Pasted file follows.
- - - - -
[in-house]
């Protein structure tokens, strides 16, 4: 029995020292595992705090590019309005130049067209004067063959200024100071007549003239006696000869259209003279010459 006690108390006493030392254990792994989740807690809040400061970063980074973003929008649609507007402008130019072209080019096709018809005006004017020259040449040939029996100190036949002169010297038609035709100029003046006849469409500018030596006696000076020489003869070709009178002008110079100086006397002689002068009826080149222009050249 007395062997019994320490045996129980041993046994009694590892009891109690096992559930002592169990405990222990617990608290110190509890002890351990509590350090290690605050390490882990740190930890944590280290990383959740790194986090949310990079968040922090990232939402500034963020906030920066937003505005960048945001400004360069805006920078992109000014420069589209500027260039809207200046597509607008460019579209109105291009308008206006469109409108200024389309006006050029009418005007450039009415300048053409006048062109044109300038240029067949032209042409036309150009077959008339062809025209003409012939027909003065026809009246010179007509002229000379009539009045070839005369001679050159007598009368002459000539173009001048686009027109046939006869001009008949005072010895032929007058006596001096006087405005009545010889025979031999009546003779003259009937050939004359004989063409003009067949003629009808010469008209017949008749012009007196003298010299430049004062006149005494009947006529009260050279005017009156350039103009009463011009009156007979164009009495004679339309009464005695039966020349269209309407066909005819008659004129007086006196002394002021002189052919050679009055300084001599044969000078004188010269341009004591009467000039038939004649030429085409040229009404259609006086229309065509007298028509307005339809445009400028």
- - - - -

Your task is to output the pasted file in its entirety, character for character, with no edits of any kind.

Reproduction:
[in-house]
């Protein structure tokens, strides 16, 4: 029995020292595992705090590019309005130049067209004067063959200024100071007549003239006696000869259209003279010459 006690108390006493030392254990792994989740807690809040400061970063980074973003929008649609507007402008130019072209080019096709018809005006004017020259040449040939029996100190036949002169010297038609035709100029003046006849469409500018030596006696000076020489003869070709009178002008110079100086006397002689002068009826080149222009050249 007395062997019994320490045996129980041993046994009694590892009891109690096992559930002592169990405990222990617990608290110190509890002890351990509590350090290690605050390490882990740190930890944590280290990383959740790194986090949310990079968040922090990232939402500034963020906030920066937003505005960048945001400004360069805006920078992109000014420069589209500027260039809207200046597509607008460019579209109105291009308008206006469109409108200024389309006006050029009418005007450039009415300048053409006048062109044109300038240029067949032209042409036309150009077959008339062809025209003409012939027909003065026809009246010179007509002229000379009539009045070839005369001679050159007598009368002459000539173009001048686009027109046939006869001009008949005072010895032929007058006596001096006087405005009545010889025979031999009546003779003259009937050939004359004989063409003009067949003629009808010469008209017949008749012009007196003298010299430049004062006149005494009947006529009260050279005017009156350039103009009463011009009156007979164009009495004679339309009464005695039966020349269209309407066909005819008659004129007086006196002394002021002189052919050679009055300084001599044969000078004188010269341009004591009467000039038939004649030429085409040229009404259609006086229309065509007298028509307005339809445009400028």